The emergence of adaptive eye movements in reading

Yanping Liu, Erik Reichle

Research output: Chapter in Book/Report/Conference proceedingConference proceeding contribution

Abstract

Simulations were completed using artificial reading "agents" that are subject to known physiological (e.g., limited visual acuity) and psychological (e.g., limited attention) constraints and capable of learning to move their eyes and allocate attention to read as efficiently as possible. These simulations indicate that agents learn when and where to move their eyes to attain maximal reading efficiency, generalize this behavior from training sentences to novel test sentences, and use word length to predict word-identification times and thereby make optimal decisions about when to initiate saccadic programming—even if word length is only moderately predictive of word-identification times. These results suggest that humans may exploit even modestly informative cues in learning to decide when to move their eyes during reading.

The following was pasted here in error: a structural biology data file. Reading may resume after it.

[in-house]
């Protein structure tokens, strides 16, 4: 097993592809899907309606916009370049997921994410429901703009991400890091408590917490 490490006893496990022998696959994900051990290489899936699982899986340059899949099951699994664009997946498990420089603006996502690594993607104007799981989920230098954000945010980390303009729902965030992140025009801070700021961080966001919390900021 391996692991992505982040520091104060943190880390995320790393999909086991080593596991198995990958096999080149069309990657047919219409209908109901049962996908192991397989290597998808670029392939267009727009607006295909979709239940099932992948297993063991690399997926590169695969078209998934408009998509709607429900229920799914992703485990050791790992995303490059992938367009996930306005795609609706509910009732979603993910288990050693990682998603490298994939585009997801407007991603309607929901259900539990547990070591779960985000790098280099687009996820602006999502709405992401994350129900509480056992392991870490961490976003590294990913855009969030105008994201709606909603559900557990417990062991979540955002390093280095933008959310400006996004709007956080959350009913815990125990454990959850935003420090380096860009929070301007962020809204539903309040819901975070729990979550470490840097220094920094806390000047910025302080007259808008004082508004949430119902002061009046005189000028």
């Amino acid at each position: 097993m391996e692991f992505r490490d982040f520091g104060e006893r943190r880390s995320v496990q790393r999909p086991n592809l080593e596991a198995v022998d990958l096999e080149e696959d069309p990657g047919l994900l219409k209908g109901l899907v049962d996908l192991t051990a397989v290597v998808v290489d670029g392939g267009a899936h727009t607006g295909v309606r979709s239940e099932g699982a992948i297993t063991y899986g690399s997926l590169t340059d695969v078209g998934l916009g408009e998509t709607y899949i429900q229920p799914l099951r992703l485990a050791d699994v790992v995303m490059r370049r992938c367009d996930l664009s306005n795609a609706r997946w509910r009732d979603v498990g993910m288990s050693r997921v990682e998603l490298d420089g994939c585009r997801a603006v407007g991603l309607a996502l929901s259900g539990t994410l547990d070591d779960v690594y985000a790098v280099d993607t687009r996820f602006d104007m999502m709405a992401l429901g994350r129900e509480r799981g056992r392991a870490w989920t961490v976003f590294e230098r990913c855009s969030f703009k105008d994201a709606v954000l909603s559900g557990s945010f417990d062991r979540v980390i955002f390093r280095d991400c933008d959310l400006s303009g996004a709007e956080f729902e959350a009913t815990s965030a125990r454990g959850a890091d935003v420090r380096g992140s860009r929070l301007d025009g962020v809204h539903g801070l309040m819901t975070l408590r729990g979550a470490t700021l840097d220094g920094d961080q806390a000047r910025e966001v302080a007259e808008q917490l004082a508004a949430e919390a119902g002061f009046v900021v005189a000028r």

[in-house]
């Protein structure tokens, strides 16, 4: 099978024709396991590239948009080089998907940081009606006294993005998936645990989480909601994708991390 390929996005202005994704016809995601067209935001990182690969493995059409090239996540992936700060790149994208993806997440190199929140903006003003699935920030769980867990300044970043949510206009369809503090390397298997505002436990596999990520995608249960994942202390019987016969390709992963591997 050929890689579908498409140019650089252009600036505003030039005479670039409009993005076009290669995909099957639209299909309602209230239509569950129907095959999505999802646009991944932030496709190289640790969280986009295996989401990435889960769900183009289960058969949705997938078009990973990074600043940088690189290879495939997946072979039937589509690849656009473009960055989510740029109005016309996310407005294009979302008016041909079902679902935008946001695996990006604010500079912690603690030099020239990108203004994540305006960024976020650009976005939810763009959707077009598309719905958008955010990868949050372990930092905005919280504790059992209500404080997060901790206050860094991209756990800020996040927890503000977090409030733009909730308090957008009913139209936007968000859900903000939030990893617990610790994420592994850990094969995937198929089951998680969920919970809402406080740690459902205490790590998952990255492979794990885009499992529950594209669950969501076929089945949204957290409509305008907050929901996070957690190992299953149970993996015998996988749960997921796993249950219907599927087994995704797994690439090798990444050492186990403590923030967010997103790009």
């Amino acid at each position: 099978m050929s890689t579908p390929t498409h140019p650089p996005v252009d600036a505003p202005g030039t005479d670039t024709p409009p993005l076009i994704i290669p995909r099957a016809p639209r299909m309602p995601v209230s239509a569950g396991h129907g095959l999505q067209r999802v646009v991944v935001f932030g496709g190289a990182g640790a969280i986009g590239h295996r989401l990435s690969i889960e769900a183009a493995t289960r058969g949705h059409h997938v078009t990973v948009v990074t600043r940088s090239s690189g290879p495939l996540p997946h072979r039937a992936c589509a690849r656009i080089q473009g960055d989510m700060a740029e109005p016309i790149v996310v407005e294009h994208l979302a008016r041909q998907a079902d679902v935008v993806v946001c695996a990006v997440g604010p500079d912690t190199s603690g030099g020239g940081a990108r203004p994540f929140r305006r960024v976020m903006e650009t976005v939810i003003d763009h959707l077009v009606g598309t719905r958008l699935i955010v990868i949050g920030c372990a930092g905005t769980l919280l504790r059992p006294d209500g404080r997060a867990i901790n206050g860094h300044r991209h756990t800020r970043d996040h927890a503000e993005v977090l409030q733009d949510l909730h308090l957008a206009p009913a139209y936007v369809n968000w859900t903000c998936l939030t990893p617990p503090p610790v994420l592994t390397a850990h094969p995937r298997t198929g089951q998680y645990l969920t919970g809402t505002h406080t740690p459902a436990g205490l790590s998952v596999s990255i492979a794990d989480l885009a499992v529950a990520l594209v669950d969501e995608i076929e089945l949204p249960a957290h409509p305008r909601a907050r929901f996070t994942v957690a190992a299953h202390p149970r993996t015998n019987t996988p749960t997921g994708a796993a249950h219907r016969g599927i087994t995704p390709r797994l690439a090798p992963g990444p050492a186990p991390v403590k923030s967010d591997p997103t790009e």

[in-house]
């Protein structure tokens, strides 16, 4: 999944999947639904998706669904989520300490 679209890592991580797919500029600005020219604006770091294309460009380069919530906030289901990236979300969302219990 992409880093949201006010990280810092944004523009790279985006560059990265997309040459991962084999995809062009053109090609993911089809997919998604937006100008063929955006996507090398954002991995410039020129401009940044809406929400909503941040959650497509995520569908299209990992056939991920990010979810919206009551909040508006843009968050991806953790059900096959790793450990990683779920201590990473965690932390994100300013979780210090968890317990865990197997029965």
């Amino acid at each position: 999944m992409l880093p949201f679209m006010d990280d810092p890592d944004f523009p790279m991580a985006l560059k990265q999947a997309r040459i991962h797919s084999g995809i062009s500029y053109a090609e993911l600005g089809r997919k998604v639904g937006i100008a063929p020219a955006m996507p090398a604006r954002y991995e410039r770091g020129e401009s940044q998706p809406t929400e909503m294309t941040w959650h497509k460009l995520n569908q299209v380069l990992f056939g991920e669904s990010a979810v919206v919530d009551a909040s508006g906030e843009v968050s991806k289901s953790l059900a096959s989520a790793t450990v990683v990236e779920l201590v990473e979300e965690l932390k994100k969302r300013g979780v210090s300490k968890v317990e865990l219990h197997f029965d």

Original languageEnglish
Title of host publicationCogSci 2010
Subtitle of host publication32nd Annual Conference of the Cognitive Science Society : proceedings
EditorsStellan Ohlsson, Richard Catrabone
Place of PublicationAustin, TX
PublisherCognitive Science Society
Pages1136-1141
Number of pages6
Volume2
ISBN (Electronic)9781617388903
Publication statusPublished - 2010
Externally publishedYes
EventAnnual Meeting of the Cognitive Science Society (32nd : 2010) - Portland, United States
Duration: 11 Aug 201014 Aug 2010

Conference

ConferenceAnnual Meeting of the Cognitive Science Society (32nd : 2010)
CountryUnited States
CityPortland
Period11/08/1014/08/10

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